Major Incidents: Medical Management and Preparedness (MPH160)

This course aims to make the students proficient in both the theoretical and the practical application of the interdisciplinary principles of major incident managment. This includes epidemiology and reporting after major incidents for structured analyses. Further, to be a reflective practitioner enabled to prepare the management of future major incidents in their own emergency medical service (EMS) catchment area.

Course description for study year 2023-2024. Please note that changes may occur.


Course code




Credits (ECTS)


Semester tution start


Number of semesters


Exam semester


Language of instruction



(i) Epidemiology of major incidents and seminal incidents

(ii) Seminal reports and evaluations after major incidents

(iii) Reporting and evaluation after major incidents

(iv) Principles of major incident medical management (triage, treatment, transport)

(v) Analyse EMS preparedness for major incident medical management

(vi) Principles of medical management of patients subject to a major incident

(vii) Scene safety during major incident management and exercises

Learning outcome

A candidate who has completed this course should have achieved the following learning outcomes defined in terms of knowledge, skills, and general competence:


The candidate

  • Has advanced knowledge of the epidemiology of major incidents and specialized insight into Scandinavian incidents
  • Has thorough knowledge of the scholarly theories and methods in the field of major incident medical management (triage, treatment, transport)
  • Can apply knowledge to new areas within major incident management and critically appraise key components necessary for optimal interdisciplinary management including reporting after major incidents
  • Can analyse EMS preparedness for major incident medical management on the basis of the history, traditions, distinctive character and place of service
  • Can critically appraise the scientific rationale for medical management of major incidents


The candidate

  • Can analyze and deal critically with various sources of information and use them to structure and formulate scholarly arguments on the strengths and weaknesses of their own EMS, specifically in relation to interdisciplinary management of triage, treatment and transport
  • Can analyze existing theories, methods and interpretations in the field of major incident management and work independently on practical and theoretical problems, including managing and planning exercises
  • Can use relevant methods for research and scholarly development and work in an independent manner.
  • Can carry out an independent, limited research or development project under supervision and in accordance with applicable norms for research ethics
  • Can demonstrate proficiency in the management of scene-safety and triage, treatment and transport during a major incident in simulation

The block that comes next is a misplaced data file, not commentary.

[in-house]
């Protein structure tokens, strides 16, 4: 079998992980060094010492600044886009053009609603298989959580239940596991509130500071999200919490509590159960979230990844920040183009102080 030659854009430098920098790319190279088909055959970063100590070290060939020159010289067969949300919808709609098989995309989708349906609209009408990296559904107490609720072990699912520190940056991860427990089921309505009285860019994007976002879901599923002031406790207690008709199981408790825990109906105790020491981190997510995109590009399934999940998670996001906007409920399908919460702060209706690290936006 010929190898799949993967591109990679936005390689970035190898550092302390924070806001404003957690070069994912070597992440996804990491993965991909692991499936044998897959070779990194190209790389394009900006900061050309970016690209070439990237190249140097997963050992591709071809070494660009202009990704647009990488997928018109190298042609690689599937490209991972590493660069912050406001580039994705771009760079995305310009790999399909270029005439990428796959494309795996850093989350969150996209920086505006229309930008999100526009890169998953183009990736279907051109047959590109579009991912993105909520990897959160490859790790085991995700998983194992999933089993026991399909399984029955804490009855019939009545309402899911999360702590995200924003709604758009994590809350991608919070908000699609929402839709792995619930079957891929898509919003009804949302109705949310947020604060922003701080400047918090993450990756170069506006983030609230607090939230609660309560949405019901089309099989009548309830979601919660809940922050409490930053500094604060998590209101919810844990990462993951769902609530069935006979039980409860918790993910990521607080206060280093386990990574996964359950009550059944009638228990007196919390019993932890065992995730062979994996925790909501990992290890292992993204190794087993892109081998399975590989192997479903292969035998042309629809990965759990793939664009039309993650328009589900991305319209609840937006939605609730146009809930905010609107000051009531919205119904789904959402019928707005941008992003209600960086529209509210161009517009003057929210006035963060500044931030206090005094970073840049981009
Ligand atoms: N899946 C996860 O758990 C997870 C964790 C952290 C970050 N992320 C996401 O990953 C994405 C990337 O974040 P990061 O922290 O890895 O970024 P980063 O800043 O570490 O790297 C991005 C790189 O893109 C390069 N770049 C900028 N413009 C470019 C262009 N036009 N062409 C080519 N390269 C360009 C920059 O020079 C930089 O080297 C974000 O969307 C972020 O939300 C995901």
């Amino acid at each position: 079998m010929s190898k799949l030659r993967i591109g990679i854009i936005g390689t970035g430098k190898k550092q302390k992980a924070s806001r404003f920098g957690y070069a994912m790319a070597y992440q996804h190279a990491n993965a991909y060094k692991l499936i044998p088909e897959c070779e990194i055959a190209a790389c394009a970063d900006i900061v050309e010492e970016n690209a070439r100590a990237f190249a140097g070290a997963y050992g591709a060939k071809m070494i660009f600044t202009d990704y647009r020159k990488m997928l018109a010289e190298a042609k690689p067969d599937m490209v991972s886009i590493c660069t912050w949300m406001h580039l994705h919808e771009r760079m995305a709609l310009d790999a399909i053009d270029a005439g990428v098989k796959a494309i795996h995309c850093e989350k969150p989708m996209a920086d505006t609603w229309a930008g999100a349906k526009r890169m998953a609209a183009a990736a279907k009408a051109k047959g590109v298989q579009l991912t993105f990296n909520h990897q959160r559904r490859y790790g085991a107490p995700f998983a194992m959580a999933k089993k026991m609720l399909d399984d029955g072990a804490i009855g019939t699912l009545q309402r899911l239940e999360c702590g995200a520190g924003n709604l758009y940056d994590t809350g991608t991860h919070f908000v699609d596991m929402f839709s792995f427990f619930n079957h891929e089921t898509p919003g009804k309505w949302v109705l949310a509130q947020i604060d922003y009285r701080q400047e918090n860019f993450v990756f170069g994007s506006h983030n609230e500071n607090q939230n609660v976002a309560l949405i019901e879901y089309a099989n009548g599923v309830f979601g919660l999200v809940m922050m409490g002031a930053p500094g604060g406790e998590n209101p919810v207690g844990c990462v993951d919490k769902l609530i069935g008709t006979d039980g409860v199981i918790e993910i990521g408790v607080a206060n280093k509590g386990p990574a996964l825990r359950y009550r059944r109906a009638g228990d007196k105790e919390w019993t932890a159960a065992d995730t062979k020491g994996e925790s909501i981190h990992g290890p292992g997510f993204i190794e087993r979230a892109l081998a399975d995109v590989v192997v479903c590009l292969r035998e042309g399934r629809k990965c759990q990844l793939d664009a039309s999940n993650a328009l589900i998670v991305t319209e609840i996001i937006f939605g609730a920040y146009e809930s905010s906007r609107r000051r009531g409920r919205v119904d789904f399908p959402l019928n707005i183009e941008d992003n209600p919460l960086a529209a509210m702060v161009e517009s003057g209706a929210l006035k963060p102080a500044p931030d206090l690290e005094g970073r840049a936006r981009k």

General Competence

The candidate

  • Can analyze relevant academic, professional and research ethical problems
  • Can apply their knowledge and skills in new areas to carry out advanced assignments and projects
  • Can carry out extensive independent work and master the language and terminology related to the academic field
  • Can discuss academic issues, analyses, and conclusions in the field, both with specialists and the general public
  • Can contribute to new thinking and innovation within the field
  • Can demonstrate the ability and willingness to collaborate within the interdisciplinary team
  • Can demonstrate the ability to prepare their own EMS for major incident management

Required prerequisite knowledge



Form of assessment Weight Duration Marks Aid
Home exam 1/1 14 Days Letter grades

Coursework requirements

Practical test, 80% class attendance, Pre-test: Web-based questionnaire

1) Pre-test: Web-based questionnaire; Must be approved in order to gain access to assessment.

2) 80% class attendance. If more than 50% attendance is achieved the student may, if the faculty finds the basis sufficient, be given an individual evaluation.

3) Practical test (During exercises)

Course teacher(s)

Course teacher:

Knut Styrk Styrkson

Study Program Director:

Per Kristian Hyldmo

Course coordinator:

Matthew Hilditch

Method of work

Seminars; Lectures; Student presentations; Group discussions; Exercises; Self-study

Open for

Prehospital Critical Care (PHCC) Emergency Medical Care - Part-time (Master Degree Program)

Course assessment

There must be an early dialogue between the course coordinator, the student representative and the students. The purpose is feedback from the students for changes and adjustments in the course for the current semester.In addition, a digital course evaluation must be carried out at least every three years. Its purpose is to gather the students experiences with the course.


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